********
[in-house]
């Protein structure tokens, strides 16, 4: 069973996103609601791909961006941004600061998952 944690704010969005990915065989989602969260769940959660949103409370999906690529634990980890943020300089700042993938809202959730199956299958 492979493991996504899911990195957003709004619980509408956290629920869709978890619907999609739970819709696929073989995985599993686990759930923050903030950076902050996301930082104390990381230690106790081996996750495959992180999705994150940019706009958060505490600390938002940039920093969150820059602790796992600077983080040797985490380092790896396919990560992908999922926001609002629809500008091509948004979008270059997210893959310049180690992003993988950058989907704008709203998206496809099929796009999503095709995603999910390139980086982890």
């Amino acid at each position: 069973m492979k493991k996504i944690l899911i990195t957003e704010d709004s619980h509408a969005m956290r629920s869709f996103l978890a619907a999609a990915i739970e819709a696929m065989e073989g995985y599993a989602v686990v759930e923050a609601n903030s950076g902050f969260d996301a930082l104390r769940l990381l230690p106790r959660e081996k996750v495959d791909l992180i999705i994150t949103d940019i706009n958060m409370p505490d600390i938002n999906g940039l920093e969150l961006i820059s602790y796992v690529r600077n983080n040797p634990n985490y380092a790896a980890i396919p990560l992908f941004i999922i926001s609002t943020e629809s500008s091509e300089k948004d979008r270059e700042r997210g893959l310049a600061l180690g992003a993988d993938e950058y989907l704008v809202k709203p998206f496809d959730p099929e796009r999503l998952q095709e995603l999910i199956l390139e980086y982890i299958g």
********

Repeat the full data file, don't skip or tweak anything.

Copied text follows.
[in-house]
């Protein structure tokens, strides 16, 4: 069973996103609601791909961006941004600061998952 944690704010969005990915065989989602969260769940959660949103409370999906690529634990980890943020300089700042993938809202959730199956299958 492979493991996504899911990195957003709004619980509408956290629920869709978890619907999609739970819709696929073989995985599993686990759930923050903030950076902050996301930082104390990381230690106790081996996750495959992180999705994150940019706009958060505490600390938002940039920093969150820059602790796992600077983080040797985490380092790896396919990560992908999922926001609002629809500008091509948004979008270059997210893959310049180690992003993988950058989907704008709203998206496809099929796009999503095709995603999910390139980086982890």
């Amino acid at each position: 069973m492979k493991k996504i944690l899911i990195t957003e704010d709004s619980h509408a969005m956290r629920s869709f996103l978890a619907a999609a990915i739970e819709a696929m065989e073989g995985y599993a989602v686990v759930e923050a609601n903030s950076g902050f969260d996301a930082l104390r769940l990381l230690p106790r959660e081996k996750v495959d791909l992180i999705i994150t949103d940019i706009n958060m409370p505490d600390i938002n999906g940039l920093e969150l961006i820059s602790y796992v690529r600077n983080n040797p634990n985490y380092a790896a980890i396919p990560l992908f941004i999922i926001s609002t943020e629809s500008s091509e300089k948004d979008r270059e700042r997210g893959l310049a600061l180690g992003a993988d993938e950058y989907l704008v809202k709203p998206f496809d959730p099929e796009r999503l998952q095709e995603l999910i199956l390139e980086y982890i299958g």